“Why is it that some places thrive and others struggle to survive?”, writes Ruth McAreavey, Professor of Sociology at Newcastle University. “Why have we seen the emergence of so-called left behind places across Europe? Can resilience be created in marginalised places?”

These are just some of the questions that Ruth addresses in her new article ‘Finding rural community resilience: Understanding the role of anchor institutions’ which has recently been published in the Journal of Rural Studies. Ruth draws on research conducted for Defra along with colleagues at the Countryside and Community Research Institute (CCRI) and Newcastle University’s Centre for Rural Economy (CRE).

In a recent blog about the article, Ruth writes: “It has been recognised that traditional economic models do not work – they fail to adequately address inequalities and they often cause significant ecological and environmental degradation. Community wealth building offers an alternative to the prevailing economic narrative and is based on place-based economics, democratic participation and ownership, and it aims to give power to the local community. One way to achieve this is through anchor institutions.

“Anchors have typically been identified in an urban context, relating to ‘eds and meds’, that is universities and hospitals. These large institutions are spatially immobile and provide a backbone to support the economy through various activities including being a large employer, controlling large areas of land or assets.

“In a rural context, a network of local institutions scaffold together to create an anchor network and may include employers, local press, agricultural support organisations, housing providers, social enterprises and local agricultural markets.”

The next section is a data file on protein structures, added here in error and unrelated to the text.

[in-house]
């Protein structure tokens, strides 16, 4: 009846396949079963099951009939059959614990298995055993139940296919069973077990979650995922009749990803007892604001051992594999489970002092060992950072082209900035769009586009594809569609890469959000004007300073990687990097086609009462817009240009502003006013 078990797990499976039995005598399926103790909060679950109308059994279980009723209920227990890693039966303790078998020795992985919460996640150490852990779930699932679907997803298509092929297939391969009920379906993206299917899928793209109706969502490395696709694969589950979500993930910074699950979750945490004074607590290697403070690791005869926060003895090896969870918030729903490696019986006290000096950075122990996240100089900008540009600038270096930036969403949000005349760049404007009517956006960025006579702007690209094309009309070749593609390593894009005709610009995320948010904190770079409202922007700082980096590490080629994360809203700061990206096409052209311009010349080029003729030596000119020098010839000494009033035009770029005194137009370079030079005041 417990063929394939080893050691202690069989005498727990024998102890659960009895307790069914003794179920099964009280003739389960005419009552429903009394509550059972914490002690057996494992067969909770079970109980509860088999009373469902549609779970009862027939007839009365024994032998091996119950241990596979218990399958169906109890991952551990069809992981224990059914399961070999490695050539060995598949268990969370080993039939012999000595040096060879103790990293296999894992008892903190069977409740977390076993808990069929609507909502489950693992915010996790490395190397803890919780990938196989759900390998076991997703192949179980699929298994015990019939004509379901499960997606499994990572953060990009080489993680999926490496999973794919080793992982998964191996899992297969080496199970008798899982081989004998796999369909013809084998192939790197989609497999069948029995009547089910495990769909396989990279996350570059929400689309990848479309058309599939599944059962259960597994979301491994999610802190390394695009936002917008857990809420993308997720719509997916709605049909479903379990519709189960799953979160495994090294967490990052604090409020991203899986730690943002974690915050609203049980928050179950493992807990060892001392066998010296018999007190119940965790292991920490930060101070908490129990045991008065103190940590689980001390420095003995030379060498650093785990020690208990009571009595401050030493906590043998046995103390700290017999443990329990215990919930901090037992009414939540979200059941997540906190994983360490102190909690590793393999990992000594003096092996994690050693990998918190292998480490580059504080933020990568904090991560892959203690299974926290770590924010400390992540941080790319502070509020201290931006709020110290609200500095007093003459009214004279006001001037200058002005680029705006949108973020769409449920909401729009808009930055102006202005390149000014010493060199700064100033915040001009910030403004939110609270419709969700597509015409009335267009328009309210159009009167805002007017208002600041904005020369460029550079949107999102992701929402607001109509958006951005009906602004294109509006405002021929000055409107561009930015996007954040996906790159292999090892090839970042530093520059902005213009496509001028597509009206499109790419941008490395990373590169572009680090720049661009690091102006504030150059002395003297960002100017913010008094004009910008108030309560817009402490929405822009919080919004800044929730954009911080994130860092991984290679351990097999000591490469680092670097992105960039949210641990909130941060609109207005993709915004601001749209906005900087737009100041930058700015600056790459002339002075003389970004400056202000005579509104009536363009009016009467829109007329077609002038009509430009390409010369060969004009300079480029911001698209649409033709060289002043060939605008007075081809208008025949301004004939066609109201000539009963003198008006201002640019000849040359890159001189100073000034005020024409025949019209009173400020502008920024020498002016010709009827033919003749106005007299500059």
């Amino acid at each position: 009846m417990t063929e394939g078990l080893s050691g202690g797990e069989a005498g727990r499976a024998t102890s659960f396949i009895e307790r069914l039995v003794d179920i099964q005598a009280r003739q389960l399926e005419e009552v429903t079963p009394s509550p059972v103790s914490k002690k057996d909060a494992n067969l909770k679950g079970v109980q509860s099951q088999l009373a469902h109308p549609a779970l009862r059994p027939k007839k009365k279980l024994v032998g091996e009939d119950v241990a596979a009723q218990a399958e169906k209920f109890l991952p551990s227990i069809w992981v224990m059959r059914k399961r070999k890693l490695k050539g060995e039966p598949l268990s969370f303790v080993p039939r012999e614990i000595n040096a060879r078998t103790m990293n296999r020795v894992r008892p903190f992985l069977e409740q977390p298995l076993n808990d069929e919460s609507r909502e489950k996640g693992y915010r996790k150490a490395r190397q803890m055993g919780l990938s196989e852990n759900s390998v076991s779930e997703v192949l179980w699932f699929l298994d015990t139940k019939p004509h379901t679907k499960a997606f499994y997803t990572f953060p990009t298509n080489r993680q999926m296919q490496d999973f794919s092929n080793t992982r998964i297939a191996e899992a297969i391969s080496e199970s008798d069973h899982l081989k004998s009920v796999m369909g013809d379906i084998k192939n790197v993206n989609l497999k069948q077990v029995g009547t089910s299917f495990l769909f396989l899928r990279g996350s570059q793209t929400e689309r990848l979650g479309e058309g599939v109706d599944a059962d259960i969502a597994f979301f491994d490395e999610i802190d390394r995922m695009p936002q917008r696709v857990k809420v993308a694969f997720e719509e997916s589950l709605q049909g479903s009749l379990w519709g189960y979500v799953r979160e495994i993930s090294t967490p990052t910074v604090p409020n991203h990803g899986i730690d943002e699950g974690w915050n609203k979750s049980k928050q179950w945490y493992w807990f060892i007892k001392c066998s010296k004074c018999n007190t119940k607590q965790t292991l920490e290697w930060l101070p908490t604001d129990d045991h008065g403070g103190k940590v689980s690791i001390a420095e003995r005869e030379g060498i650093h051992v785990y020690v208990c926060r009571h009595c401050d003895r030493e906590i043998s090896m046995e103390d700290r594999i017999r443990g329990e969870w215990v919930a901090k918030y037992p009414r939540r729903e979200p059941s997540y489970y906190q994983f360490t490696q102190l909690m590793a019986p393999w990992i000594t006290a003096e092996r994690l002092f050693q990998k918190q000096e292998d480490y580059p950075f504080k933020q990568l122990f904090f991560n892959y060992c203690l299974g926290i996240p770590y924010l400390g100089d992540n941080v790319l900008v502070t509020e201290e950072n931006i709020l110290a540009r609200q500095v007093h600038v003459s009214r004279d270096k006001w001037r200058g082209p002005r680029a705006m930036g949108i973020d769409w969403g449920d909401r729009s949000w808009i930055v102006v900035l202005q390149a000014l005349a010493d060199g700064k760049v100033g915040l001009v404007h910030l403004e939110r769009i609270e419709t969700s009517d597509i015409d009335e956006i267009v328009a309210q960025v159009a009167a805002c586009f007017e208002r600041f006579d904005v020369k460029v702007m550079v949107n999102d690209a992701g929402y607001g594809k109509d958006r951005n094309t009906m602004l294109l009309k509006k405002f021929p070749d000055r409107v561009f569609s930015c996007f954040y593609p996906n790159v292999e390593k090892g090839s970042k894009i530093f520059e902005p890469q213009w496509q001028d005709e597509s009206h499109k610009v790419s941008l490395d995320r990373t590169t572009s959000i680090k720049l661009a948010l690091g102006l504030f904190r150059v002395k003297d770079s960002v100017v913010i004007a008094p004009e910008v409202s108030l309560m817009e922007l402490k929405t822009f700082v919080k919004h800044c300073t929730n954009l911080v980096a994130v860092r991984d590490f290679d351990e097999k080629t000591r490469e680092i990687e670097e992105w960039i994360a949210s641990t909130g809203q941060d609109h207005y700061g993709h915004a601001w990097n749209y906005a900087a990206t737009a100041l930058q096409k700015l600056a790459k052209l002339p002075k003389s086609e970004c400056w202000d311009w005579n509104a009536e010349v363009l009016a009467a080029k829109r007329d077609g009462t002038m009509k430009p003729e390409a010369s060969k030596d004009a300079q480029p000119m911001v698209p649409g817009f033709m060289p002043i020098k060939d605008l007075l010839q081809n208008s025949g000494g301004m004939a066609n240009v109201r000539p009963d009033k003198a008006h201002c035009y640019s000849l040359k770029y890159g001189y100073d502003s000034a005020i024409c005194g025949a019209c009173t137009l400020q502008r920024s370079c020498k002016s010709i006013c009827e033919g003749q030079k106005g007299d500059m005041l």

Ruth argues that “Co-existence is therefore a key component of rural anchors as together they provide a range of important resources meaning that there is not sole reliance on a single organisation.”

You can read the full blog and article via this link

Statistical digest of rural England published

Official statistics concerning rural England are published regularly by Defra. The latest August 2022 edition of the “Statistical Digest of Rural England” contains a wide range of useful statistics and is available via this link. These cover:

  • Rural population & migration
  • Rural Economy
  • Rural living

Defra’s September 2022 “Rural Economic Bulletin” comparing high level economic indicators across rural and urban England has also been published and is available via this link. The indicators currently used are:

  • claimant count – proportion of working age population claiming unemployment benefits
  • economic activity – proportion of economically active population unemployed and proportion of working age population in employment
  • redundancies – number of redundancies per 1,000 workers